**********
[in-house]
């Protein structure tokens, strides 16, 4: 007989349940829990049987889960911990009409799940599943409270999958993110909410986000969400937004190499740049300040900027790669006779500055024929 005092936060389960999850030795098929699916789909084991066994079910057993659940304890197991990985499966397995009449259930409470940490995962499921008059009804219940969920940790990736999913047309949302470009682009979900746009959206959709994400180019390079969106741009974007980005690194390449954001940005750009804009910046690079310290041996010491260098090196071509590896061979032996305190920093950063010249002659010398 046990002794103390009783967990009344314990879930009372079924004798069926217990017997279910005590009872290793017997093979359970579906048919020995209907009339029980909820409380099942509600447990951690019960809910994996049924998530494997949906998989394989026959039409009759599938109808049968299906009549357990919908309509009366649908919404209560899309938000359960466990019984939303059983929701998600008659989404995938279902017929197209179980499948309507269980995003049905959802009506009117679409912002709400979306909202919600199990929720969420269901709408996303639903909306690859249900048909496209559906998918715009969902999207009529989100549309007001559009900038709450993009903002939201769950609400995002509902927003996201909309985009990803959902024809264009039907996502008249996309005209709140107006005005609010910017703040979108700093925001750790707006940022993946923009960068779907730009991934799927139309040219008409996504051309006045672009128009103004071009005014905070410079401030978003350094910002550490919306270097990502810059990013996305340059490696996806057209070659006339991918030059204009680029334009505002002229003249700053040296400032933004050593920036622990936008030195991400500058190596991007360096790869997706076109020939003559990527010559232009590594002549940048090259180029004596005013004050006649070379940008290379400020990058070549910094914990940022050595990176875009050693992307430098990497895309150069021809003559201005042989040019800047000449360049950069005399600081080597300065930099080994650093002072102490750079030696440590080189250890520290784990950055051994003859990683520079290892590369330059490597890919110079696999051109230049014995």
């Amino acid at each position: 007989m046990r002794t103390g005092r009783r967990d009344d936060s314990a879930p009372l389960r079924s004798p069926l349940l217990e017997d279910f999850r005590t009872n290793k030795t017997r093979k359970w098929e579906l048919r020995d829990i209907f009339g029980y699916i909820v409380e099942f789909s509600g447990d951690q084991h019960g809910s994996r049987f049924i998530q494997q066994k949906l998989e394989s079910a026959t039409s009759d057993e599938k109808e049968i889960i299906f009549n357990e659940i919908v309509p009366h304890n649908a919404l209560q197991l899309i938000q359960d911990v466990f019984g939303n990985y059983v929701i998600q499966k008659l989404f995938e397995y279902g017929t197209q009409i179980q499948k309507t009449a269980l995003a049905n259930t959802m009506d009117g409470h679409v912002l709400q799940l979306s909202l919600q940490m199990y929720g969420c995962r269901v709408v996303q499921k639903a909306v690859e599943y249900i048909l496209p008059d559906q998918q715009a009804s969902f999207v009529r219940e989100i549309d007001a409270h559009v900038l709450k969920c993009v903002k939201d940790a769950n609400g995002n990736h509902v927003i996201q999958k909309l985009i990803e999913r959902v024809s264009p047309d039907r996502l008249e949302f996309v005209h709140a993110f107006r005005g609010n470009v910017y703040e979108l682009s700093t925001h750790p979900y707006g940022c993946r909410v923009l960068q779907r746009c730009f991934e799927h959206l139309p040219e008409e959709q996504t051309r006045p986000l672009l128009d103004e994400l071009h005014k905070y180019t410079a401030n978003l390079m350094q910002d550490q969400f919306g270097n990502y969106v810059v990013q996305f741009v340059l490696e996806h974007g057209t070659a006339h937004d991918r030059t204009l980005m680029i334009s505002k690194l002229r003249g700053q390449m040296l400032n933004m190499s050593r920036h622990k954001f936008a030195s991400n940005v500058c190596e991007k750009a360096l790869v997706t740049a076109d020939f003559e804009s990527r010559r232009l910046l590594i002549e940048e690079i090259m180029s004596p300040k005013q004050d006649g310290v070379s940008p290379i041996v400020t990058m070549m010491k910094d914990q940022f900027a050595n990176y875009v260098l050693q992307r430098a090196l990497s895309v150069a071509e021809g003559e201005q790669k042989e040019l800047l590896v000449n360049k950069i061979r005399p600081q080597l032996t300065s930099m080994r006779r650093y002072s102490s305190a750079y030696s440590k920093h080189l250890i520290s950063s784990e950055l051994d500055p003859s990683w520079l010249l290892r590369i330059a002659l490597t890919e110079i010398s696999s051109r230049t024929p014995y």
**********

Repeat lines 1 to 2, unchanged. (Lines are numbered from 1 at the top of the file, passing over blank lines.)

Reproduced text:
[in-house]
């Protein structure tokens, strides 16, 4: 007989349940829990049987889960911990009409799940599943409270999958993110909410986000969400937004190499740049300040900027790669006779500055024929 005092936060389960999850030795098929699916789909084991066994079910057993659940304890197991990985499966397995009449259930409470940490995962499921008059009804219940969920940790990736999913047309949302470009682009979900746009959206959709994400180019390079969106741009974007980005690194390449954001940005750009804009910046690079310290041996010491260098090196071509590896061979032996305190920093950063010249002659010398 046990002794103390009783967990009344314990879930009372079924004798069926217990017997279910005590009872290793017997093979359970579906048919020995209907009339029980909820409380099942509600447990951690019960809910994996049924998530494997949906998989394989026959039409009759599938109808049968299906009549357990919908309509009366649908919404209560899309938000359960466990019984939303059983929701998600008659989404995938279902017929197209179980499948309507269980995003049905959802009506009117679409912002709400979306909202919600199990929720969420269901709408996303639903909306690859249900048909496209559906998918715009969902999207009529989100549309007001559009900038709450993009903002939201769950609400995002509902927003996201909309985009990803959902024809264009039907996502008249996309005209709140107006005005609010910017703040979108700093925001750790707006940022993946923009960068779907730009991934799927139309040219008409996504051309006045672009128009103004071009005014905070410079401030978003350094910002550490919306270097990502810059990013996305340059490696996806057209070659006339991918030059204009680029334009505002002229003249700053040296400032933004050593920036622990936008030195991400500058190596991007360096790869997706076109020939003559990527010559232009590594002549940048090259180029004596005013004050006649070379940008290379400020990058070549910094914990940022050595990176875009050693992307430098990497895309150069021809003559201005042989040019800047000449360049950069005399600081080597300065930099080994650093002072102490750079030696440590080189250890520290784990950055051994003859990683520079290892590369330059490597890919110079696999051109230049014995």